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Readers falling into the Web

Pure digital media platforms are starting to prove their worth as stand-alone businesses, but they need huge scale to be profitable.
According to recent estimates, online audiences in SA have caught up with print at around 10m active readers. However, digital advertising makes up only 3% of all SA marketing spend, compared to print's 30% share.

Jannie Momberg, editor in chief at, says it is now possible to operate a profitable digital news service without relying on a larger print organisation for content. "We are 100% digital publishers, a separate business within Media24," he says. "We are completely digitally focused and the fact that people are buying fewer magazines and newspapers doesn't matter in my life. We have nothing to do with those businesses."

The portfolio encompasses 12 distinct properties which include news, finance, property, food, women, motoring and entertainment. Together they record 5,3m unique browsers and 122m page views in SA monthly. Worldwide attracts 7,8m unique browsers and 147m page views.

Momberg says that unlike other publishers in the SA market, has no immediate intentions to erect a pay wall. "Our business is entirely funded by advertising and it is profitable," he says. "We are not costing the shareholder any money. We've only recently shown profitability, however, as we've invested heavily in the business."

Momberg says that advertising-only models work only for publishers with very large audiences. "A lot of medium-sized and smaller publishers are struggling because they don't have the audiences."

The impact of paywalls on traffic

What remains to be seen is the effect of moves by both BDFM Publishers (which publishes Business Day and the Financial Mail) and Media24's Afrikaans newspapers to launch pay walls for their digital properties. After receiving a certain number of free articles, readers are redirected to a subscription page where they must pay a fee to read unlimited content on the sites.

The Sunday Times, which is published by BDFM holding company Times Media Group, was the first major publication to launch its pay wall last year. It charges for content upfront and doesn't give away any free content.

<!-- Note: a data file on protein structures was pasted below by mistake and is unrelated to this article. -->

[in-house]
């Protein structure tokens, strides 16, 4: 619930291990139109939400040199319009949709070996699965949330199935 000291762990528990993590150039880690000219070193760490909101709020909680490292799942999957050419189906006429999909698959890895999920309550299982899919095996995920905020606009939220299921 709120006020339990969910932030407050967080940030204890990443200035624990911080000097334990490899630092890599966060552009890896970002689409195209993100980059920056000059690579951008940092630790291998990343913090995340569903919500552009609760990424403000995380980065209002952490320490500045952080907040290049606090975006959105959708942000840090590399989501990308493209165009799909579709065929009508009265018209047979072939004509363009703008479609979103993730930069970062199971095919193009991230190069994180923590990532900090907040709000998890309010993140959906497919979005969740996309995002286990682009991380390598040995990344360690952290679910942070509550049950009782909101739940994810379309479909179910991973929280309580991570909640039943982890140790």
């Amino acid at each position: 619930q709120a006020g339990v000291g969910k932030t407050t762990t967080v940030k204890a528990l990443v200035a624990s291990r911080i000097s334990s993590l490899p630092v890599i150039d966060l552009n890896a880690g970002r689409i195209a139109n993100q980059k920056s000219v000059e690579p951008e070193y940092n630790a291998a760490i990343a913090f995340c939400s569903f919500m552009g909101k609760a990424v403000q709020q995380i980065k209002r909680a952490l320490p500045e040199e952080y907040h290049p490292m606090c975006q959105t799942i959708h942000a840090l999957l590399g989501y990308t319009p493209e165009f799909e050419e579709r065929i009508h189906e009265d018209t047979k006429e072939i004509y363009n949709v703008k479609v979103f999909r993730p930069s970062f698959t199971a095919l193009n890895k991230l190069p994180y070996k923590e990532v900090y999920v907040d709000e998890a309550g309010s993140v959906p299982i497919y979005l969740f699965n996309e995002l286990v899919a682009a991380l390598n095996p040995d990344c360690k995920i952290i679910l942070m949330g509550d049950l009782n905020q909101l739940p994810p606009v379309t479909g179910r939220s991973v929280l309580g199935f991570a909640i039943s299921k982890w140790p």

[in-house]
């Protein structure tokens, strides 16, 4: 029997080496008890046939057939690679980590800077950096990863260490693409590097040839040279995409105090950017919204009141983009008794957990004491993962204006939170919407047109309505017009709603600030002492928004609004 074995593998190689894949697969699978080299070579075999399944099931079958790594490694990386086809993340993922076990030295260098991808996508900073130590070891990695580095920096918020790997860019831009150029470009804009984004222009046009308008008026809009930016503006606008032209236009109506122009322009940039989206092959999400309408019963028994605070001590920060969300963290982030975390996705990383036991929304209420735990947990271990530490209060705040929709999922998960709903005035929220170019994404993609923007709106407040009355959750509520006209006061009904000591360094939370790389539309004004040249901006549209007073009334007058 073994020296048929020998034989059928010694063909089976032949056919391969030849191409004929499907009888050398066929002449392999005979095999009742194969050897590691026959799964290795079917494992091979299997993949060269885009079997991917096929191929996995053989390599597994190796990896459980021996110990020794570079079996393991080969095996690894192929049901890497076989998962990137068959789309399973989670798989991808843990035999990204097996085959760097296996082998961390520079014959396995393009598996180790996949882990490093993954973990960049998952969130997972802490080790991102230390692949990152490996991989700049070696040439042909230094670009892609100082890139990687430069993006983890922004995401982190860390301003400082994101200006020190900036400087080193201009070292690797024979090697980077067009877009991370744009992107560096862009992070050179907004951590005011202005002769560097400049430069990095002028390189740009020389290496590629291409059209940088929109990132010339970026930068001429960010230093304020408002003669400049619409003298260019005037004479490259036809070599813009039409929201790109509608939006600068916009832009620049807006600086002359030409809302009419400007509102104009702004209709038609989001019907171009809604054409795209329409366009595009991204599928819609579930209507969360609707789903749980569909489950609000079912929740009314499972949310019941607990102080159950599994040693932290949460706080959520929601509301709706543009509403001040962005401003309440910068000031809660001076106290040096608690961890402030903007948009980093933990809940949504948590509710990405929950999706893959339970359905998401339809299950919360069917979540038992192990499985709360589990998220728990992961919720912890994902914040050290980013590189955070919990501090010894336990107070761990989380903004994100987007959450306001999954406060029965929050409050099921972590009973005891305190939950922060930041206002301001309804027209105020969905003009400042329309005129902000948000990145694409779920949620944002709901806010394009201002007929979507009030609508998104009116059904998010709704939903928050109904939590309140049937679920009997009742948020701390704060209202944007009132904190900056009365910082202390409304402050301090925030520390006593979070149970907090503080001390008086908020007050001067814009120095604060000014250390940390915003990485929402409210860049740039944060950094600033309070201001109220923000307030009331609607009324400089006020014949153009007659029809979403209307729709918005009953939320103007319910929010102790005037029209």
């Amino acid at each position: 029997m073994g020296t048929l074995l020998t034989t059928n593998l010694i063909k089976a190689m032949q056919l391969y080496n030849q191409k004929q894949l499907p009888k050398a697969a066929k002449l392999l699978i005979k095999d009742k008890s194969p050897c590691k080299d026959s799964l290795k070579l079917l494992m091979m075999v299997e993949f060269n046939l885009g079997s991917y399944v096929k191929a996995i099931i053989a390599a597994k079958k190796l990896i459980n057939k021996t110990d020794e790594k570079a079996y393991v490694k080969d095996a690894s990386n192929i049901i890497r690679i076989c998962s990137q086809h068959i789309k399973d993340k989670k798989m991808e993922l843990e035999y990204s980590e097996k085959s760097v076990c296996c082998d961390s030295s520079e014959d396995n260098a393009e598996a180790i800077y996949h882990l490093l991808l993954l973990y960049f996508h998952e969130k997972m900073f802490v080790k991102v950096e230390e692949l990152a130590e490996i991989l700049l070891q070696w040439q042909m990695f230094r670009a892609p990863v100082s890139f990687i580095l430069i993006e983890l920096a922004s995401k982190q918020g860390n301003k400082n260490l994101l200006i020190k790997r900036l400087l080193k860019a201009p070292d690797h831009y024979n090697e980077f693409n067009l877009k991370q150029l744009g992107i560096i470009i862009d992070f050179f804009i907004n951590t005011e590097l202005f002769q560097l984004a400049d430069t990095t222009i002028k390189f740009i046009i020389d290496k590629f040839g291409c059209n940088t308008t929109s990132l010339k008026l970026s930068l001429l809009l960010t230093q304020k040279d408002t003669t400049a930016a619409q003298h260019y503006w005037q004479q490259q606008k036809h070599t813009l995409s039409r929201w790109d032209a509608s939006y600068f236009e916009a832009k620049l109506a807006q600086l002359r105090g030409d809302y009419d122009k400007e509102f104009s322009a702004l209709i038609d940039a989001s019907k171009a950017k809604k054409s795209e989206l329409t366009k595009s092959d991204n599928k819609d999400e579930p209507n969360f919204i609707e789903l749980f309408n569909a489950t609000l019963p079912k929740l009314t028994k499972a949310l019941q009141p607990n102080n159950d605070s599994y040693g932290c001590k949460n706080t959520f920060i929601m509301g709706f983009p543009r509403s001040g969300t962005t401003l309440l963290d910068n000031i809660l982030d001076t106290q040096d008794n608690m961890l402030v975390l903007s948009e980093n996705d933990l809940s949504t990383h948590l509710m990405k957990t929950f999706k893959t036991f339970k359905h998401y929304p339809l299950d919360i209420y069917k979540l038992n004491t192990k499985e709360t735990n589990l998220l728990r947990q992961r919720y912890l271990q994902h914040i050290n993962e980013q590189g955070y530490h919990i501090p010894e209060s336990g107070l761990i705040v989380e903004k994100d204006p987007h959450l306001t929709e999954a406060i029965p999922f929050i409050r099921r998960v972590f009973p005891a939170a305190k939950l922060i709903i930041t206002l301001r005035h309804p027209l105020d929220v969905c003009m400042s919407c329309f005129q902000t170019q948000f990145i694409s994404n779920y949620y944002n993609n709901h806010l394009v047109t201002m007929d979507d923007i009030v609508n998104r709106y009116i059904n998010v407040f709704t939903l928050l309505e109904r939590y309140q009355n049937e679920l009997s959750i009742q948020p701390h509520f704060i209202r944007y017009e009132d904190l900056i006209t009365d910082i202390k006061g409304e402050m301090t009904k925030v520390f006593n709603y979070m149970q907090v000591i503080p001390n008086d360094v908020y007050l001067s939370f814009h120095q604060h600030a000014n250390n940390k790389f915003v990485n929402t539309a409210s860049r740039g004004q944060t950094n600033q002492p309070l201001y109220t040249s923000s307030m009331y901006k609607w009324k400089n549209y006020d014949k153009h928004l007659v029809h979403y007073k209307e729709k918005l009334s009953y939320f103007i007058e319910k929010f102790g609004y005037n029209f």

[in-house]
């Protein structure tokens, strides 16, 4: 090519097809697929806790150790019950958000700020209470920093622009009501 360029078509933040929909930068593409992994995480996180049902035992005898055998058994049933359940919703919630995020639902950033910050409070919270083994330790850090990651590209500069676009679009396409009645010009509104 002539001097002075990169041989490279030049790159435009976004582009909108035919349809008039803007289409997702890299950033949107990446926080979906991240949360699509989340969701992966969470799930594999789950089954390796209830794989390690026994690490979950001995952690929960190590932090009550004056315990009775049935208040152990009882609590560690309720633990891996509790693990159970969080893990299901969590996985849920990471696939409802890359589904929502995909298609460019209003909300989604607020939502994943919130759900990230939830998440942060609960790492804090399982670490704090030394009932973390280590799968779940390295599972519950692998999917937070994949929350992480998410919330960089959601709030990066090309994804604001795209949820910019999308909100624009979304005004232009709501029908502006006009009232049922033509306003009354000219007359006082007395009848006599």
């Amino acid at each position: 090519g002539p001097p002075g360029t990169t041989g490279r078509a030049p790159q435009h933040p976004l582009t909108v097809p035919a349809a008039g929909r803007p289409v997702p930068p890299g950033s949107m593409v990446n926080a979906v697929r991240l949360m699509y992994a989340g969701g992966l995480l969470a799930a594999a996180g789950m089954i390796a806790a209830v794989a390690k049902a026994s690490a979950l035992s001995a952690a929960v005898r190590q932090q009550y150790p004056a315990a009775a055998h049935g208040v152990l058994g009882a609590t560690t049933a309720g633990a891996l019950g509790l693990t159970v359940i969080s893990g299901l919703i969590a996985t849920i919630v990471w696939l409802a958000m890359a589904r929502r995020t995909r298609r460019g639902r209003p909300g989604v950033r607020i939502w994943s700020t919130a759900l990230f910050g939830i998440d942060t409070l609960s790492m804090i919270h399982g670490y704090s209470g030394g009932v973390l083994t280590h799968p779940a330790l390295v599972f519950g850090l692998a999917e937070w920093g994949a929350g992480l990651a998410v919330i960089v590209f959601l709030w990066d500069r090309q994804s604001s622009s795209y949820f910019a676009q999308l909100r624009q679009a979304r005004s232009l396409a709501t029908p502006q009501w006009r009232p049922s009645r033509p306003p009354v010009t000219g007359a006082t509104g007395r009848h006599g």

Independent Online (IOL), the digital division of Independent Newspapers SA, which is in the process of being bought by a consortium led by businessman Iqbal Survé, records an average 2,2m unique browsers and 21,7m page views across the various IOL products.

Editor Alastair Otter says he is happy with the site's performance so far. "We are fairly consistent in the market we operate in," he says. "Google is a significant driver of traffic for all our sites, with a growing (but still small) portion coming from Facebook and Twitter

"Some of the traffic is from regular readers who go directly to the site but the bulk of traffic comes through search engines such as Google News and Yahoo," he says.

Gaining traction

Times Media Live general manager Derek Abdinor says the various digital properties within the Times Media Group's stable are gaining traction. "Our properties have held a leading position in the industry for nearly two years now," he says. "They would have grown even faster were it not for restrictions we have imposed on free content, for instance not publishing Sunday Times articles online.

"Our revenue from advertising has nearly doubled, year on year, and we've enhanced our reputation as an effective medium."

Abdinor says Times Media Live is a profitable network and the growth forecast is good. But "no-one should be satisfied in this industry until we are somehow able to replicate the sustained success of print in the years to come", he adds.

BDFM digital general manager Bronwen Auret says readers of the group's content are shifting online.

"It's a known fact that print has been in decline around the world since 2005," she says. "Print is feeling the effects of audiences moving to digital options."

She says the Business Day Live website now has 500,000 unique users a month, up from 200,000 since it was relaunched in August last year. In its All Media & Product Survey, the SA Advertising Research Foundation reports that 59,000 people read Business Day in print during 2012, a decline of 4,8% from the previous year.

"Though audiences may be shifting, I don't think digital advertising is going to make up for the loss of print advertising," Auret says.

Source: Financial Mail, via I-Net Bridge

SOURCE is a South African government news service, published by the Government Communication and Information System (GCIS). (formerly BuaNews) was established to provide quick and easy access to articles and feature stories aimed at keeping the public informed about the implementation of government mandates.
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